A slow moving landslide is seen inching down a hillside in northern British Columbia, prompting the evacuation of nearby Old Fort, B.C., in an undated handout photo. Marten Geertsema / THE CANADIAN PRESS

Residents of landslide-threatened Old Fort, B.C., can return home

Residents of B.C. community displaced by slow-moving landslide can return home

One member of a tight-knit community along the Peace River that was evacuated when a slow-moving landslide began inching down the hillside above it says feelings are mixed about news that almost everyone can finally return home.

Gord Pardy says some people have been “going with the flow” and are happy to get home, while others are ready to move out of the hamlet of Old Fort, B.C.

“Some people are scared now, they have their houses for sale already,” Pardy said.

“Us, well, we couldn’t wait to get out of that hotel,” he said, referring to the tiny accommodation that he shared with his wife, daughter and their pets — two dogs and a bird — for four weeks.

The entire Old Fort community was evacuated Oct. 7, one week after the steep hillside above it began to slump, causing the only road into town to buckle and knocking down power lines as it moved toward properties along the banks of the Peace River below Fort St. John.

Related: Some residents of landslide-threatened Old Fort, B.C., stage brief protest

Related: Evacuation order, some alerts lifted in landslide-threatened Old Fort, B.C.

Landslide experts warned that the landslide could either stop, take a catastrophic turn or slowly displace the community. Residents were evacuated while scientists with the province and Westrek Geotechnical Services monitored the slide.

Evacuation orders for some properties were lifted late last month, and the Peace River Regional District said Sunday that only one remains in place. Residents of three other homes are asked to be ready to leave again at any moment.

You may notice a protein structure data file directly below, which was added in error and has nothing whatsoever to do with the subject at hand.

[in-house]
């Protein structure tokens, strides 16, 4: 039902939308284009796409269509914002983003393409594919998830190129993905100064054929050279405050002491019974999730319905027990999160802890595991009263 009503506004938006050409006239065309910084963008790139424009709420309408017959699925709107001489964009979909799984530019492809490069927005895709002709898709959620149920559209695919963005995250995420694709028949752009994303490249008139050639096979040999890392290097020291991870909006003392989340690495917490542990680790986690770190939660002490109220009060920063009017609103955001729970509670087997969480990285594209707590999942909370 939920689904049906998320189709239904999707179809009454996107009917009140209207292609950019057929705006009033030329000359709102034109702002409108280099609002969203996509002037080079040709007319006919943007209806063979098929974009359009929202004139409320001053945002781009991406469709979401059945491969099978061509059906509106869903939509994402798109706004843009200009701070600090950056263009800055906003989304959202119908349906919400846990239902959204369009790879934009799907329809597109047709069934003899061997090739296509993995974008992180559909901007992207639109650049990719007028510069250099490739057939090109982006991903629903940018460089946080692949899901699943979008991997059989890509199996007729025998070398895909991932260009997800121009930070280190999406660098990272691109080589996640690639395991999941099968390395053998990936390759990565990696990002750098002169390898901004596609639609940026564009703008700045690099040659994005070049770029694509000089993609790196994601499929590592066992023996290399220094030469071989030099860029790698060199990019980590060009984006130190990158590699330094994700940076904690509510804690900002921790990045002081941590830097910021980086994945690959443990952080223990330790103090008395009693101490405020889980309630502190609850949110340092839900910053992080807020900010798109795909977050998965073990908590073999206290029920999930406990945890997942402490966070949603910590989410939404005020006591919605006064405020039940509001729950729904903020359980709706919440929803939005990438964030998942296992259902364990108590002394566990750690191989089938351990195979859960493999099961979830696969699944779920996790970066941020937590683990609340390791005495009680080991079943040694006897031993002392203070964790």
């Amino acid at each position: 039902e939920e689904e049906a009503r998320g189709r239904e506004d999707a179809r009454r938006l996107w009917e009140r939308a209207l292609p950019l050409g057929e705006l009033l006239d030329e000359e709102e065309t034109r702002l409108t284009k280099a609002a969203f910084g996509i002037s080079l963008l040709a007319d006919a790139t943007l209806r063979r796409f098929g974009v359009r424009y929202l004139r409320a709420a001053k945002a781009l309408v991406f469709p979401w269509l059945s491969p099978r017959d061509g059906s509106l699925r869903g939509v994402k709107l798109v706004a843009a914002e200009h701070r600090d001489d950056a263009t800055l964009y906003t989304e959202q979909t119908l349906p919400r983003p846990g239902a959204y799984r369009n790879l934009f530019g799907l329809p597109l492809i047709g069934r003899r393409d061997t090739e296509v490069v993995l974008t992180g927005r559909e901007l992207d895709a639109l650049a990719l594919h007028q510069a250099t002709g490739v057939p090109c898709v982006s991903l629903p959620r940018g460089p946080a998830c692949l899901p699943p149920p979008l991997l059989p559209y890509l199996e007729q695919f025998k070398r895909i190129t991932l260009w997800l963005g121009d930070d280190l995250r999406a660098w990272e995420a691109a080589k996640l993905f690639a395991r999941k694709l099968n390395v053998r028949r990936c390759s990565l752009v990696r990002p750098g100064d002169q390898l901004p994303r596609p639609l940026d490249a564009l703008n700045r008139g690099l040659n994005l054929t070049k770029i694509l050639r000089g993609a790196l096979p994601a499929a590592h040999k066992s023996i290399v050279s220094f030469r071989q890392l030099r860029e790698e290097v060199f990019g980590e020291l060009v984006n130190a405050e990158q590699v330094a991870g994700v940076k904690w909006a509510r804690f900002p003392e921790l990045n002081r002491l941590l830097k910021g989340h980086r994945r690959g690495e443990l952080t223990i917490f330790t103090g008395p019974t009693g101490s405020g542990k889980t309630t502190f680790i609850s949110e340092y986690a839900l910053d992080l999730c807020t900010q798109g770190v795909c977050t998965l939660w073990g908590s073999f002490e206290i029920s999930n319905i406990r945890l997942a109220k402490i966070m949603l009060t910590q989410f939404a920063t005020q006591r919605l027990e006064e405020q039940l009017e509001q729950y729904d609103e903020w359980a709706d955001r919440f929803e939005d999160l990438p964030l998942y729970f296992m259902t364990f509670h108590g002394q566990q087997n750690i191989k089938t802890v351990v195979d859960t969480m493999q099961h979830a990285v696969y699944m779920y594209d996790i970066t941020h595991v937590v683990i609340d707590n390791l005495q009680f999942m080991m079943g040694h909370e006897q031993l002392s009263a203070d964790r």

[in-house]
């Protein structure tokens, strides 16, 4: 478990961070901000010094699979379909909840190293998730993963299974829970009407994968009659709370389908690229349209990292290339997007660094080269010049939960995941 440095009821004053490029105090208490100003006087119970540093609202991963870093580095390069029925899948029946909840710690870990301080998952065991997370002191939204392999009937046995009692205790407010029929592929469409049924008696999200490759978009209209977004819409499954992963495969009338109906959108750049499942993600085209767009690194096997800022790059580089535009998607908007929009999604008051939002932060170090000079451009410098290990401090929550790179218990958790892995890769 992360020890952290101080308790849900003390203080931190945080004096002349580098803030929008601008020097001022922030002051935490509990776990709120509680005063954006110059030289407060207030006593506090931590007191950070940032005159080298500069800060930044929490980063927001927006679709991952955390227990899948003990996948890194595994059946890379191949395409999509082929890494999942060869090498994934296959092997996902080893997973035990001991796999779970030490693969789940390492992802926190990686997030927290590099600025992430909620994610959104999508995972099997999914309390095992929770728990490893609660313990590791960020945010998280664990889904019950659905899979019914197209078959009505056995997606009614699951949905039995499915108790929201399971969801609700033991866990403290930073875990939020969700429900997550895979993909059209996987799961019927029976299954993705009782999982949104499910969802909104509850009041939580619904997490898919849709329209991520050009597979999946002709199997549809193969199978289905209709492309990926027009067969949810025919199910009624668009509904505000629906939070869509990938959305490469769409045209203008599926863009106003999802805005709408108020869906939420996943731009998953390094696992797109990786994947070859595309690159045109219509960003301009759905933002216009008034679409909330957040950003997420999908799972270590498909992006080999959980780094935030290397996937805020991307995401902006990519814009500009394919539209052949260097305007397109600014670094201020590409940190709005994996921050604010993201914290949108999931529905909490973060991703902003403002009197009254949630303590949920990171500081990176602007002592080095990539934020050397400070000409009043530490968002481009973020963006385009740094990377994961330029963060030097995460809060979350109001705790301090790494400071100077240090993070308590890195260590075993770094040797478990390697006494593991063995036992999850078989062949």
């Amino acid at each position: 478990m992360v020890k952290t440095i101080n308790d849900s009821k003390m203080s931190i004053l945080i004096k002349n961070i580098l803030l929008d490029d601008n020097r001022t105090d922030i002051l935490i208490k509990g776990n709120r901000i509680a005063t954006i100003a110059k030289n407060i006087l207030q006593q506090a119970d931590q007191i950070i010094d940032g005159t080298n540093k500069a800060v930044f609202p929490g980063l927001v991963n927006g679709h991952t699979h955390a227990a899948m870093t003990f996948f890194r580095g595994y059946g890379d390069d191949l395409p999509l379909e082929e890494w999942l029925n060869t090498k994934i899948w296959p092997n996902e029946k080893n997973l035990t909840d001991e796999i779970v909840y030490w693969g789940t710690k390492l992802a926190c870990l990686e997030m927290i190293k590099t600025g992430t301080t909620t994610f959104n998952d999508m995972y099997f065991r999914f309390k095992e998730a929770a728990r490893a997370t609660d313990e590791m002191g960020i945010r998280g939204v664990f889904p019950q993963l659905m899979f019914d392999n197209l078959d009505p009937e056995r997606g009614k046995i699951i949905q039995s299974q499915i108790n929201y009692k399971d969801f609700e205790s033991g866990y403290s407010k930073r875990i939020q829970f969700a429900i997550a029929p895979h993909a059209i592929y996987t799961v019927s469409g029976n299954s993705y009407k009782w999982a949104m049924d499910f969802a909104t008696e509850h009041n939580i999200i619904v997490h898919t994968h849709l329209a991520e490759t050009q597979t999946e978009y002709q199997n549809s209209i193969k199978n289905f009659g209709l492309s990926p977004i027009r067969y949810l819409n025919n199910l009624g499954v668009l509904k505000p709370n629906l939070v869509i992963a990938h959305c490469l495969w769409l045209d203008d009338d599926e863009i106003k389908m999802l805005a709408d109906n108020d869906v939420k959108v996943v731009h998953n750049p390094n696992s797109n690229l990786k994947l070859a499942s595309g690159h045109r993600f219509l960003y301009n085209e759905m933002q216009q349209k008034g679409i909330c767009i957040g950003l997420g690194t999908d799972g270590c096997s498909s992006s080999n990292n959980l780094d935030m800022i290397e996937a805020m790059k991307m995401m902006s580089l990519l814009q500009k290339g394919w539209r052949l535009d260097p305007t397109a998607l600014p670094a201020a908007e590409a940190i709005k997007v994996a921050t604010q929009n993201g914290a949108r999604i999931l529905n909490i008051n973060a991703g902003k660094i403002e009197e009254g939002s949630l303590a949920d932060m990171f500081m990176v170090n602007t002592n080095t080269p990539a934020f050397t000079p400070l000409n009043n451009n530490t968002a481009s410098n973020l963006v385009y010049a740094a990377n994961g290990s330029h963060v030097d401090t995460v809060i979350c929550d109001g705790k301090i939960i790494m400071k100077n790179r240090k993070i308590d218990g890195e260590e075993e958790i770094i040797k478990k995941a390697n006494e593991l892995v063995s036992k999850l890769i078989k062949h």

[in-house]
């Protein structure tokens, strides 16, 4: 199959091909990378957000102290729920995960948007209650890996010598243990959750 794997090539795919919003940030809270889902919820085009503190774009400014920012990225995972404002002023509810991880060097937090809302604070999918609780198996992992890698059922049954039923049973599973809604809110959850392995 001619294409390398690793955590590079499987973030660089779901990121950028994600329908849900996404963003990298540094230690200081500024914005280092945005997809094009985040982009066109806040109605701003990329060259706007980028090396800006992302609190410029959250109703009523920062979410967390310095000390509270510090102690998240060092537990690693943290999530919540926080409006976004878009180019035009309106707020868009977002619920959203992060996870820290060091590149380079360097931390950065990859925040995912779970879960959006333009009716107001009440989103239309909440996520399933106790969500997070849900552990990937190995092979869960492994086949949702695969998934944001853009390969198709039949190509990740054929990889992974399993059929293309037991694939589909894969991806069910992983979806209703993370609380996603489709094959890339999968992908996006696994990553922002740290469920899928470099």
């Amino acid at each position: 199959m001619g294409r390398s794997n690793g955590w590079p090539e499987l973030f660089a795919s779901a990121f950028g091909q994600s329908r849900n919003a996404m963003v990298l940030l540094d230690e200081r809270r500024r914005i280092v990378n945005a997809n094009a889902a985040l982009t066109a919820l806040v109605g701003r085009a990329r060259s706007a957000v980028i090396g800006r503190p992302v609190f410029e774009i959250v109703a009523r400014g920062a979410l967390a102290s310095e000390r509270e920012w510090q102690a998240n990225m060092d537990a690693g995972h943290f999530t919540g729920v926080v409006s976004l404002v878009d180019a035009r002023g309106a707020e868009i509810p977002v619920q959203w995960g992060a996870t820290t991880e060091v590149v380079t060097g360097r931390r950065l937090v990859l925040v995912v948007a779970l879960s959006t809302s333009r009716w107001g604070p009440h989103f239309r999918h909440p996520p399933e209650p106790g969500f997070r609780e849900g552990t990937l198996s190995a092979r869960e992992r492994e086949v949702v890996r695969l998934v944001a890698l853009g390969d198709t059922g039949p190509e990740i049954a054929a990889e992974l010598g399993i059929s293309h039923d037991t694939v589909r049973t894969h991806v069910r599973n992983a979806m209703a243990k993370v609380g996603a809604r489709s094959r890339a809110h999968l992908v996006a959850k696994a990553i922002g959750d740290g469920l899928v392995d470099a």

Pardy said the single remaining evacuation order covers a property that was destroyed by the slide.

“That’s the poor family that lost their house,” Pardy said.

The provincial Ministry of Transportation said a semi-permanent road has been built over the existing slide.

An automated monitoring system is providing continuous updates on movement in the area and an operating protocol is in place to respond if there are any concerns, the Ministry said.

Transportation Minister Claire Trevena thanked community members for their patience.

“We know this has been a stressful time for people who had to be evacuated, and I’m happy to hear the road is in place and people are able to return to their homes, now that it is safe to do so,” Trevena said in a statement.

Pardy said the experience has been difficult for community members, many of whom believe the threat of the landslide was overstated and didn’t justify their being forced from their homes.

“Tomorrow we’re going to start asking the question ‘why?’ We’re going to ask the question, what if something takes the road out again? What is going to be the plan? Because the plan can’t be a mass evacuation again.”

— by Amy Smart in Vancouver

The Canadian Press

Like us on Facebook and follow us on Twitter.

Just Posted

New Democrats would bring in $25 daycare if re-elected: Notley

Notley said the plan would include adding 13,000 daycare spaces

Condor School students purchase six Flags of Remembrance honour plaques

The Grade 7 students from Condor School raised money through hot dog lunches over the school year

Supporters rally for Jason Kenney as UCP leader stops in Red Deer

Kenney promises equalization reform, stopping ‘Trudeau-Notley’ payroll hike, trade, economic mobility

Protect your pets from ticks, says Sylvan Lake vet

The number of ticks in Alberta has increased, and has put people and pets in danger of Lyme disease

Check online to make sure you’re registered to vote in upcoming provincial election

Advance polls open Tuesday, April 9th to Saturday, April 13th

The good, bad and the unknown of Apple’s new services

The announcements lacked some key details, such as pricing of the TV service

Morneau unveils principles for Indigenous ownership in Trans Mountain pipeline

The controversial pipeline was bought by Ottawa last year

Refugee who sheltered Edward Snowden in Hong Kong arrives in Canada

Vanessa Rodel and her seven-year-old daughter Keana arrived in Toronto this week

New UMSCA trade deal getting a boost from Trump, business groups

The trade deal is designed to supplant the North American Free Trade Agreement

Trudeau says he, Wilson-Raybould had cordial conversation last week

Trudeau denies anything improper occurred regarding SNC-Lavalin and the PMO

SNC-Lavalin backtracks on CEO’s comments surrounding potential job losses

Top boss had said protecting 9,000 jobs should grant leniency

Sources say Trudeau rejected Wilson-Raybould’s conservative pick for high court

Wilson-Raybould said Monday “there was no conflict between the PM and myself”

Social media comments continue to dog ranks of United Conservative candidates

Eva Kiryakos was running in Calgary-South East in the April 16 vote

Apple announces its long-awaited streaming TV service

The iPhone has long been Apple’s marquee product and main money maker, but sales are starting to decline

Most Read